"I don't know how you can stop people from coming into this province and driving up the price of housing, but we need to work with the banks to help first-time homeowners to get mortgages and those kinds of incentives because you can't stop people from coming into this province and driving up the price of housing. It's a tough issue."
Guthrie says a healthy economy is a good thing and addressing housing needs all boils down to keeping taxes low.
"Our party is committed to no sales tax and lowering personal taxes. I know that the NDP and the NDP economic advisor Todd Hirsch are proponents of having an Alberta sales tax that will do nothing but drive up the cost of living,"
He says the province needs to work with the federal Conservative party to get rid of the government of Prime Minister Justin Trudeau and eliminate the carbon tax and the new fuel standard regulations, which he views as a second carbon tax.
"The facts here are clear. If you want a tax and spend government, then the NDP is your party. If you want responsible management that attracts investment, diversifies the economy, and keeps inflation low, the UCP is where you should cast your vote."
Voss blamed the housing pinch on uncontrolled immigration and points his finger at Ottawa.
"I think there are ways to control it, but you create a mess by having uncontrolled immigration and then try and fix the problem. Why don't we have immigration be the responsibility of our province and not Trudeau?"
How to make elected MLAs and political parties accountable for promises made during the campaign was a question custom-made for Voss. He waved a paper he signed pledging support to what he referred to as a real recall policy of the Wildrose Loyalty Coalition.
"Unlike the UCP one, which is unworkable, if your candidates make all kinds of promises and then you find out they're not upholding those promises, you can use this recall to remove them from the legislature."
Guthrie said voting in elections is a way of expressing your view.
"Nobody should be sitting at home," he said. 'They should be getting out, getting to the polls."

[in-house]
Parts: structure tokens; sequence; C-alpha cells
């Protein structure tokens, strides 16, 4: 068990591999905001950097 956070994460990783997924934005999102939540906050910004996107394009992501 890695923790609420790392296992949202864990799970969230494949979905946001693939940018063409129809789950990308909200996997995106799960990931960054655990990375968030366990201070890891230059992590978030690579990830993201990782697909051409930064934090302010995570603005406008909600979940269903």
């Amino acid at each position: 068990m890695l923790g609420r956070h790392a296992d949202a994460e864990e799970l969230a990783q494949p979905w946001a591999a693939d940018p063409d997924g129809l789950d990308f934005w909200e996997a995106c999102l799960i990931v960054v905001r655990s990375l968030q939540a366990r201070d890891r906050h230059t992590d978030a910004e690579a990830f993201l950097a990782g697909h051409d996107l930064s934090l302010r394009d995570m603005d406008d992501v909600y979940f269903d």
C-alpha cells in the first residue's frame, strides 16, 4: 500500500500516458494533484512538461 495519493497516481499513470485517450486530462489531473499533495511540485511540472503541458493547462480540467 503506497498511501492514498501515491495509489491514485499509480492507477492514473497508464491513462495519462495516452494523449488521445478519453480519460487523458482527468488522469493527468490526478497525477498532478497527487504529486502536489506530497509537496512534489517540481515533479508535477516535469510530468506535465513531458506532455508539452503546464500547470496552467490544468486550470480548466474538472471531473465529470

He agrees with the need for recall legislation and supports the one created by the UCP government,
"There are avenues available, and I'm very proud that we're a government that put that accountability forward."
Fluker didn't directly answer the question. Instead, he questioned whether electors trust UCP leader Danielle Smith.
"Leadership is about trust, and I can say that one of the things I've heard repeatedly at the doors here in Cochrane over the past several months is Danielle Smith is untrustworthy. I would agree wholeheartedly that in this election, trust is on the ballot, and Rachel Notley is consistently regarded as a leader that can be trusted going forward."
Andrusco believed there should be an annual review.
"We should be held accountable to the people that voted us in, and if we don't do what we said we would, then there definitely should be reviews and there should be ways to recall politicians that are not holding up to what they said they would do."
Other issues discussed included providing an equitable platform for all minority voices, EMS, and involvement in local organizations.
A disappointing 48 people listened to the live broadcast in the early afternoon Zoom event. It continues to be available for viewing at a person's convenience through a link on the chamber's website and Facebook page. You can connect with their website here.
Invited but absent from the forum was Green Party candidate Michelle Overwater Giles, who continues to maintain a low, practically nonexistent profile in the race.